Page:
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Being a Good Friend: Essential Friendship Skills for Children

Nadine Briggs

Friendship is an important part of childhood and can have a significant impact on a child’s overall well-being. Teaching children essential friendship skills can help them form positive and healthy relationships. Here are a ten tips for helping children develop the skills they need to be a good friend:

1. Teach kids that friendship is reciprocal:

Children might need to be reminded that friendship is a back and forth of ideas and play preferences. Encourage sharing and cooperation during playtime. Children learn how to be a good friend by sharing and working together. Encourage your child to share their toys, take turns, and play cooperatively with others.

2. Teach empathy and perspective taking:

Empathy is the ability to understand and share the feelings of others. Teach your child perspective taking by challenging them to put themselves in the shoes of their friends and to consider how their actions might affect others. This is particularly difficult for children with social challenges, but it can be learned with practice.

3. Encourage active listening:

Active listening is the ability to pay attention and respond to what others are saying. Encourage your child to listen carefully to their friends and to respond in a thoughtful and respectful way. Practice asking follow up questions to stay engaged in the conversation. Kids might need to be reminded that they should actively listen even if they are not particularly interested in the topic. This shows the other person that you care about them and their interests.

4. Teach conflict resolution:

Conflict is a normal part of any relationship, and it’s important for children to learn how to handle it in a healthy way. Teach your child how to use “I” statements to express their feelings and to listen actively to the other person’s perspective. For example, “I don’t like it when you grab toys from me.” The key is to remain calm and take the time to solve the problem so angry feelings don’t escalate. It’s helpful to children when they see you handle your own conflicts calmly and without anger. Parents can be great role models.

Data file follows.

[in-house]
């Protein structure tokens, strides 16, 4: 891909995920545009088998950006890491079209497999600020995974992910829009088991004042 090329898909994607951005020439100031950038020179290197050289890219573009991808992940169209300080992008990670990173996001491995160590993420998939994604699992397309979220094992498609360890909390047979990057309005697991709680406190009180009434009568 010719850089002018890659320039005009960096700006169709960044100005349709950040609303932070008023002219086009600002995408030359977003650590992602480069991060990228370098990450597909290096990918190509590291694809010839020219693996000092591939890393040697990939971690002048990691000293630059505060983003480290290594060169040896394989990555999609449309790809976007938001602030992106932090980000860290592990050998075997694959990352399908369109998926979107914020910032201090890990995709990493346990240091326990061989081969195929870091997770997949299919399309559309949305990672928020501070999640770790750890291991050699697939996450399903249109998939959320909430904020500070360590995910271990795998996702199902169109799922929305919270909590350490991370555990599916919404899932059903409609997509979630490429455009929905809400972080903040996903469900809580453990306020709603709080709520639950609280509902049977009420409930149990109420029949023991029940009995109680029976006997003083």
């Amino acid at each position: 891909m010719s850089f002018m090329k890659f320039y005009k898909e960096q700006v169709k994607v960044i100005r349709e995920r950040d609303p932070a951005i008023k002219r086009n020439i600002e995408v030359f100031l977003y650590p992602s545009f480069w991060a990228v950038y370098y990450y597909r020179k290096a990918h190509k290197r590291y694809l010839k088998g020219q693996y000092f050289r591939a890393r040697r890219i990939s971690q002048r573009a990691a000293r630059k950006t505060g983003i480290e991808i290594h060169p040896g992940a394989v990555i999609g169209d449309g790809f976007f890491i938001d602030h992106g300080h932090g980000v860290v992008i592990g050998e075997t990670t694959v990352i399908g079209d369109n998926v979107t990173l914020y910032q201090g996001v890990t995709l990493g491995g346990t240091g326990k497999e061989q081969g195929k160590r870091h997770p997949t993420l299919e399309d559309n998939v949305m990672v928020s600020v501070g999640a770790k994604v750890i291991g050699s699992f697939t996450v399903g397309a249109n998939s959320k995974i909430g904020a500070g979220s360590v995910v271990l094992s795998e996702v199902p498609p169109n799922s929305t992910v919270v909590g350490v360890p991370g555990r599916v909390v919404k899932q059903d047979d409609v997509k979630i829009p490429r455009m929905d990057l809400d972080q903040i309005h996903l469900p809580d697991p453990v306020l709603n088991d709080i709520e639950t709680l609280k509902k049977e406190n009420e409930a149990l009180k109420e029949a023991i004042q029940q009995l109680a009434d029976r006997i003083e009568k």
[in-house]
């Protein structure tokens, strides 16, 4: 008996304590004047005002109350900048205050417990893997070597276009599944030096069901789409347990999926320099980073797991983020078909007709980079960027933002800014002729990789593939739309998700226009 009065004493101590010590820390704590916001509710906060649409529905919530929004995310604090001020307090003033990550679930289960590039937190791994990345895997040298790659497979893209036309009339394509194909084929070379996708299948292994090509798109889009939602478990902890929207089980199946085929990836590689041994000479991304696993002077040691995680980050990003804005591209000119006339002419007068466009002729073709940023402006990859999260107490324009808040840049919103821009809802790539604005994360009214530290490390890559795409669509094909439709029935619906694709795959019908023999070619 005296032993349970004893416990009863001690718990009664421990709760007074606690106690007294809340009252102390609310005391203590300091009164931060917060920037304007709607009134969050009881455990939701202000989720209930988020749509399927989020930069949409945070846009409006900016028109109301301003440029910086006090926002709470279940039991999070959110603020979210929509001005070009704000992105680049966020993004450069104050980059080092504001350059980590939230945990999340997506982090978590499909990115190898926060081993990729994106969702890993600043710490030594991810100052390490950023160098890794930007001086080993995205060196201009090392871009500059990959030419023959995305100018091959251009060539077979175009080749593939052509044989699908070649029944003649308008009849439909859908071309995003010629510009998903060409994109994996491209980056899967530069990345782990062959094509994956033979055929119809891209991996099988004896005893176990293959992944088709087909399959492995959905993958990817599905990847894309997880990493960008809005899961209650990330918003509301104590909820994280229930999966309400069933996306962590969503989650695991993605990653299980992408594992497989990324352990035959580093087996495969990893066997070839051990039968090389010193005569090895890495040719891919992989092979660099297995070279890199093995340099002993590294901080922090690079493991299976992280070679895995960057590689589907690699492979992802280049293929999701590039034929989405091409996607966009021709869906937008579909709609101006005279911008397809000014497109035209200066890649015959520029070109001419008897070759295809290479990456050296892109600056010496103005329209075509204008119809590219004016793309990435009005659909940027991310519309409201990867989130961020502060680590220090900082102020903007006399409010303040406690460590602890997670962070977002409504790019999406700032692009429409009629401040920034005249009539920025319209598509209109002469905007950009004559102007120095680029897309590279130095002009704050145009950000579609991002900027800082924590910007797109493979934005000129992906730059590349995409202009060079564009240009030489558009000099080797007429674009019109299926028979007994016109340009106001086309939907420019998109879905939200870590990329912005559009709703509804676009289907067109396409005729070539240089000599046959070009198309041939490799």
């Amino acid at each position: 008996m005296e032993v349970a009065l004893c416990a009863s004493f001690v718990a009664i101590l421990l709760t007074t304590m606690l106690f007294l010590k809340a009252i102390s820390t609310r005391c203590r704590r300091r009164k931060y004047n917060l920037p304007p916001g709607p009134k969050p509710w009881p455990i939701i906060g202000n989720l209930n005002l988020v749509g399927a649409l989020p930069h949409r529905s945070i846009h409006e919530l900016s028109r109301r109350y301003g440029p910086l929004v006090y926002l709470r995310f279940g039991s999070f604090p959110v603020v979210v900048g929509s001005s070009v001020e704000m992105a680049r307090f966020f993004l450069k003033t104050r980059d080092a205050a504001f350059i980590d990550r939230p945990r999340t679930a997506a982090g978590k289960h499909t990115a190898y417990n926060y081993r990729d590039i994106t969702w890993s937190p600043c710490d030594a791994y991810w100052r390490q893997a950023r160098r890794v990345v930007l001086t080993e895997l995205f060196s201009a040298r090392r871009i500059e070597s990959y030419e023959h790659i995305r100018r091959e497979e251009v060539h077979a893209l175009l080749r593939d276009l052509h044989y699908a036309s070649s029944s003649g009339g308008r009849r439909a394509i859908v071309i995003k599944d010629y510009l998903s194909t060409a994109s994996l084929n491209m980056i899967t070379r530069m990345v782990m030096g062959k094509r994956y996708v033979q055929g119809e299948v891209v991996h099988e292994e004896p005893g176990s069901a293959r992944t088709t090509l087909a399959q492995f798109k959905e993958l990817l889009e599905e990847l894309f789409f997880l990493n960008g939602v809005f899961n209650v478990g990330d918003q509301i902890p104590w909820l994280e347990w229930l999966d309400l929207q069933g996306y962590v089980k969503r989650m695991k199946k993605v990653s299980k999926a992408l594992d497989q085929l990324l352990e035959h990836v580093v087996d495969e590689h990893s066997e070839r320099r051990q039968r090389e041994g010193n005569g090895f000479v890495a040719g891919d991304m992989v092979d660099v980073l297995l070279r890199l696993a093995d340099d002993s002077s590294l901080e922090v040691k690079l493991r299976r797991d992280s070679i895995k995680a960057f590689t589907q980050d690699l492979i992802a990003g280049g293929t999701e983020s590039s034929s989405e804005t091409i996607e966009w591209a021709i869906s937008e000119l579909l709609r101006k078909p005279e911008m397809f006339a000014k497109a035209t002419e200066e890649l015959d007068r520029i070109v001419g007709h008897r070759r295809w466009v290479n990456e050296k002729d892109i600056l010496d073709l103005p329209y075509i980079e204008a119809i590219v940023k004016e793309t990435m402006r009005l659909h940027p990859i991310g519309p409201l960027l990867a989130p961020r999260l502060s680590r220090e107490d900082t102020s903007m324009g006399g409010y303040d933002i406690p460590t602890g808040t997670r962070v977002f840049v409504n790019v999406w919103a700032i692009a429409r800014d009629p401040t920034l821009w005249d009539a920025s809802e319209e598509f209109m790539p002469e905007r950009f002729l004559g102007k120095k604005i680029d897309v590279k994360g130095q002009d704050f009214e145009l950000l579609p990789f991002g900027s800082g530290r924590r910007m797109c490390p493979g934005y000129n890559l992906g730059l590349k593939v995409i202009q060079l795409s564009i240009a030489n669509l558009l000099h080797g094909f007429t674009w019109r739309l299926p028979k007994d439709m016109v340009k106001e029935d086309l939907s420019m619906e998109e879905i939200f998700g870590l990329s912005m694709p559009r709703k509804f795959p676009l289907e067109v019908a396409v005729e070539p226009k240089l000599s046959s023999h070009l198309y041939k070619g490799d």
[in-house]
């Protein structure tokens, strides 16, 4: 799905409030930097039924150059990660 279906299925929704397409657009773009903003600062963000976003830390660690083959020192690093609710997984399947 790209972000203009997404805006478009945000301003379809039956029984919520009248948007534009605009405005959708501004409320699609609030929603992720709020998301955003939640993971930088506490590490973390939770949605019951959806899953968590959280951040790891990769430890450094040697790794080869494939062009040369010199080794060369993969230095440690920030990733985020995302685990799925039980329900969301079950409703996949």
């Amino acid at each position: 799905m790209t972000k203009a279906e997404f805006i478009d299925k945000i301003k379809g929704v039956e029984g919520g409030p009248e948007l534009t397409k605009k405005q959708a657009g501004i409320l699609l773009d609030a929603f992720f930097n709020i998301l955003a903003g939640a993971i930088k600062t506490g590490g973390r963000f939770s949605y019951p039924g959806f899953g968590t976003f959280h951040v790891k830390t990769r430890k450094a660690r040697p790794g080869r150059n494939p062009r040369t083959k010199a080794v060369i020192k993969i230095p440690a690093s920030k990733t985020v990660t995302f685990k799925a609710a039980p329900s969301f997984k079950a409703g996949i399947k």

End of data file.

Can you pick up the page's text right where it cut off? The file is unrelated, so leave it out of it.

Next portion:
5. Encourage kindness and generosity:

Kindness and generosity are essential qualities of a good friend. Encourage your child to be kind and generous to their friends and to look for opportunities to help others.

6. Show them how to apologize:

Apologizing is an important part of any relationship. Teach your child how to apologize when they make a mistake and how to forgive when someone apologizes to them. Help them to understand that apologies are saying that you’re sorry, actually being truly sorry, and not repeating the action that resulted in a need to apologize.

7. Encourage open communication:

Encourage your child to talk openly and honestly with their friends. Let them know that it’s okay to talk about their feelings and to ask for help when they need it. It is also important for them to verbalize what they want to play and how they want to play it. Some kids will have an idea in their heads about how they want to play something, but they don’t share that vision with their friend. Many kids have gotten frustrated during play time if others aren’t following their “secret” plan.

8. Help them develop a sense of self-awareness:

Encourage your child to think about their own thoughts and feelings, and to understand how their actions and reactions can affect others. If they have social challenges, it’s okay for them to express what is hard for them. For example, a child with ADHD could say, “you might notice that I get pretty excited about stuff when I’m having fun.”

9. Let them learn by experience:

The best way to learn is by experience. Let your child learn to deal with different situations, but be ready to help them when they need it. Life can be busy, but it’s really important to schedule playdates and social outings so your child is able to practice good friendship essentials.

10. Seek friendship coaching:

If your child continues to have difficulty making and keeping friends, enroll in a social skills group where your child and learn these friendship skills with an experienced social coach to guide them. Simply Social Kids offers free trial groups so you can check it out and see if it’s right for your child.

By teaching these essential friendship skills, you can help your child develop the confidence and social skills they need to form positive and healthy relationships with their peers.

If your child/teen/young adult needs coaching to help them make friends, contact us to schedule a trial https://calendly.com/simplysocialkids/30min or find out more about our weekly programs by contacting us at 978-764-2758 or info@simplysocialkids.com.

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